Luckily, Son the Younger and I hadn't brought any horses with us, or posh headwear. Furthermore, we were planning to circumnavigate the inspiration for Conan Doyle's Great Grimpen Mire rather than traverse it. We would be fine.
Having parked on the road to Whiteworks, we started out walk, the first stretch of which took us alongside Devonport Leat, at least until it disappears into a tunnel under Nun's - or Syward's - Cross. Here is a sheep leap, one of many along its length.
We then turned east and walked through extensive tin workings. It's tranquil now, but once it would have been bustling industrial site.
We then followed this handy wall for some way towards our most famous landmark of the day, Childe's Tomb.
Looking up to Fox Tor
Looking north to Fernworthy and Hameldon on the horizon
A wall built over a stream
Ted showing an ardent interest in a couple of sheep
A short diversion from the wall and we were at Childe's Tomb.
The following is an outline of the story of Childe the Hunter from my novel, Dart, told by my hero, Tobias, who has been caught out on the moor in a snowstorm:
Of all Amyas’s tales, the one that chilled him most concerned Childe the Hunter. A Saxon lord or so the story went, he’d been overtaken by the sort of snowstorm Dartymore could conjure on a whim and, in a desperate attempt to keep warm, had slashed open the belly of his steed, stripping out its pulsing guts and crawling inside its corpse. Which was where monks from Tavystoke had found him days later, entombed in flesh and ice and quite dead. This very cross was said to mark the spot, and if Tobias wished to avoid his fate he’d turn straight back.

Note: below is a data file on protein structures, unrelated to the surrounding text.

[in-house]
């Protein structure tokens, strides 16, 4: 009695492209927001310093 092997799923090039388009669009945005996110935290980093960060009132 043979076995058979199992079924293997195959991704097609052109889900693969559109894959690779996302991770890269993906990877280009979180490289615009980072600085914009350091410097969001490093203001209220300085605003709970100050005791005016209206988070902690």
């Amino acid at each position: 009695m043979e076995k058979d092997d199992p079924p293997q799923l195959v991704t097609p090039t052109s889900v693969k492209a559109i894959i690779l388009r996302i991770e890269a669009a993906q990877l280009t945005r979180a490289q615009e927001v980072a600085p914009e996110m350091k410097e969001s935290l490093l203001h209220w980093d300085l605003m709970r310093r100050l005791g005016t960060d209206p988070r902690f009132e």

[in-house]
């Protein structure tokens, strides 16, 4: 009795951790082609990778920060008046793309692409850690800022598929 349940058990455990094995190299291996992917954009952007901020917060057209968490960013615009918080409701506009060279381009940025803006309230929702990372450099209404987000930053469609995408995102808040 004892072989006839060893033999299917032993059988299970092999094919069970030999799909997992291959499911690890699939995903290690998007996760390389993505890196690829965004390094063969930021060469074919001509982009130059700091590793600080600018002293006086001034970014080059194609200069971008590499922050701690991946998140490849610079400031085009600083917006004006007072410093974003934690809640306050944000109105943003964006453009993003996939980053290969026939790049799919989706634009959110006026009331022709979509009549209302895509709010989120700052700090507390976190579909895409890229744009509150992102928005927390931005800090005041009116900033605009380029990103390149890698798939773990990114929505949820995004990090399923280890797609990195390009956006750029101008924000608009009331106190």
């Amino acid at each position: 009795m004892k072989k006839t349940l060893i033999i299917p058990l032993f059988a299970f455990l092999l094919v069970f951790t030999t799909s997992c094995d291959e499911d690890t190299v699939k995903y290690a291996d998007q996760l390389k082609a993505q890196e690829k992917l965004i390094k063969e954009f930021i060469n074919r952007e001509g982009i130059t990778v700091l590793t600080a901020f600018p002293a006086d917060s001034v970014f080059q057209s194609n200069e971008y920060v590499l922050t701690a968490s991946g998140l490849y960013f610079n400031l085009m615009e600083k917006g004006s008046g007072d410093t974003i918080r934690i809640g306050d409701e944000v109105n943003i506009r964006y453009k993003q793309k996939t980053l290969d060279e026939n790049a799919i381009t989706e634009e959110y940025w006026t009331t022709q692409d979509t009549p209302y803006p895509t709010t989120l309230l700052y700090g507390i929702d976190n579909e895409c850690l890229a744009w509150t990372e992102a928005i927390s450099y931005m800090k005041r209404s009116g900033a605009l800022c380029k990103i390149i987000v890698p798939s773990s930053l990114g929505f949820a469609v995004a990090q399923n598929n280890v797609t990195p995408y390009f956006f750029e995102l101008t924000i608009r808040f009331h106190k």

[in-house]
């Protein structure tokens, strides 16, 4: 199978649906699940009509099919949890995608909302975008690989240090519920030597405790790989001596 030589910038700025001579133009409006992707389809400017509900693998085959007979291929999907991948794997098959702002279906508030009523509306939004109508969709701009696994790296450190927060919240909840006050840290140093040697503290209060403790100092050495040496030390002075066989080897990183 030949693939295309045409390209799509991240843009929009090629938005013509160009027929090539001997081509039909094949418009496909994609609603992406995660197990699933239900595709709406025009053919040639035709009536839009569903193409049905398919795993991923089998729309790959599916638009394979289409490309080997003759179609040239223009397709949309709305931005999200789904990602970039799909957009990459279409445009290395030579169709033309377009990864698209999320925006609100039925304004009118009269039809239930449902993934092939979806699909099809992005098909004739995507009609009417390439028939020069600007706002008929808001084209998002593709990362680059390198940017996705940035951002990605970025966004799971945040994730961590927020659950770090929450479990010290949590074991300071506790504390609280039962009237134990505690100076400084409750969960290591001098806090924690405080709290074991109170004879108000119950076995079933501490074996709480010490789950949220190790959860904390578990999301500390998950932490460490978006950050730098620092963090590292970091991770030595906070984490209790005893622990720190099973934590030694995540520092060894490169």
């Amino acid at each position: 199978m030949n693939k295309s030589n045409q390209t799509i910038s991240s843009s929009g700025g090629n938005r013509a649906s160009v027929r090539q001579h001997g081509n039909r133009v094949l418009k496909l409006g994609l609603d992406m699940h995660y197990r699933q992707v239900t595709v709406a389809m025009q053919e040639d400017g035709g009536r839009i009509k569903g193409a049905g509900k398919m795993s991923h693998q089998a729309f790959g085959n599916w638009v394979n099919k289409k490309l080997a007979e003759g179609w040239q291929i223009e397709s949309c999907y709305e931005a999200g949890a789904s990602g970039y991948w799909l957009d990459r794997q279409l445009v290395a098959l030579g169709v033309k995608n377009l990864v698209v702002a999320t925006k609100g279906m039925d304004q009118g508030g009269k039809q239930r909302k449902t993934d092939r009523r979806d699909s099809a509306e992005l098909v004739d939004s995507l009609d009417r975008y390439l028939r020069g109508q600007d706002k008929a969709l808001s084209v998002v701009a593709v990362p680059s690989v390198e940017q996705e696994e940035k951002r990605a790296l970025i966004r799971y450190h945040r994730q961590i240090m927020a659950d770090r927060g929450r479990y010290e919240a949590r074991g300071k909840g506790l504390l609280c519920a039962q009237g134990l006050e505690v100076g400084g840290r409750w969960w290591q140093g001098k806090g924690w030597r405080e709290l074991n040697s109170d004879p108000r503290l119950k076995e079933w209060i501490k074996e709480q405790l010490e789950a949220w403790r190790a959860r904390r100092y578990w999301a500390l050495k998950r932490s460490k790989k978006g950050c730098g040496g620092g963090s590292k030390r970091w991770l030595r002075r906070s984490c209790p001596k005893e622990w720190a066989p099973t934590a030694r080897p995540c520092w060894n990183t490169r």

The fact that the tomb part of the monument is a prehistoric kistvaen suggests that the body buried here was that of a tribal chieftain, not a Anglo-Saxon lord - and certainly not a Christian. It's a great legend, though, which is probably why it has stuck.
I confess I wrote about this part of the moor without having walked it. I was familiar with it from studying maps and peering at it from the other side of the mire at Whiteworks, but I'd always felt a bit fraudulent, having never sat there, like my hero, in contemplation.
In fact, it was as atmospheric as I had imagined, and apart from the occasional bovine cough, totally silent now that the larks have stopped trilling their beautiful song ('Get-the-fuck-away-from-my-nest, get-the-fuck-away-from-my-nest ... ).
Our next task was to cross the River Swincombe - a shortlived yet beautiful river, which, after its journey through this great amphiteatre of mires, debouches into the West Dart, a little to the north, at the staggeringly gorgeous Sherberton Firs.
Tobias has to cross the river in winter:
Keeping his chin tucked into his chest, he descended the western flank of the hill to the roiling river at its foot. Although it sprang only a short distance to the south, so much rain had flooded the uplands that its trickle had become a torrent, plummeting down the gully and all but submerging the boulders that served as a crossing. Tobias bent to scoop up a handful of water. Its bite was icy, freezing his fingers and making his teeth ache.
For us it was easier - Son the Younger and Ted managed it quite easily - but it was pretty demanding on my arthritic knees and ankles.
By the ruins of an old settlement we disturbed a flock of crows.
After a difficult section of the walk across tussocks that were quite boggy at times, we reached the track alongside Wheal Emma leat - now dry - and then the access path leading from Swincombe Intake Works.
... with views over to Bellever Tor and Laughter Tor, and skies to die for.
Heading west, we passed the ruins of Swincombe Farm.
Then we took the track back to Whiteworks, crossing the Strane (a tributary of the Swincombe) which proved pretty squelchy and resulted in late-in-the-day wet feet.
A trying last half mile uphill to the car on aching hips and knees was mitigated by the view looking back to where we'd been - beautiful, dangerous, wild Foxtor Mires.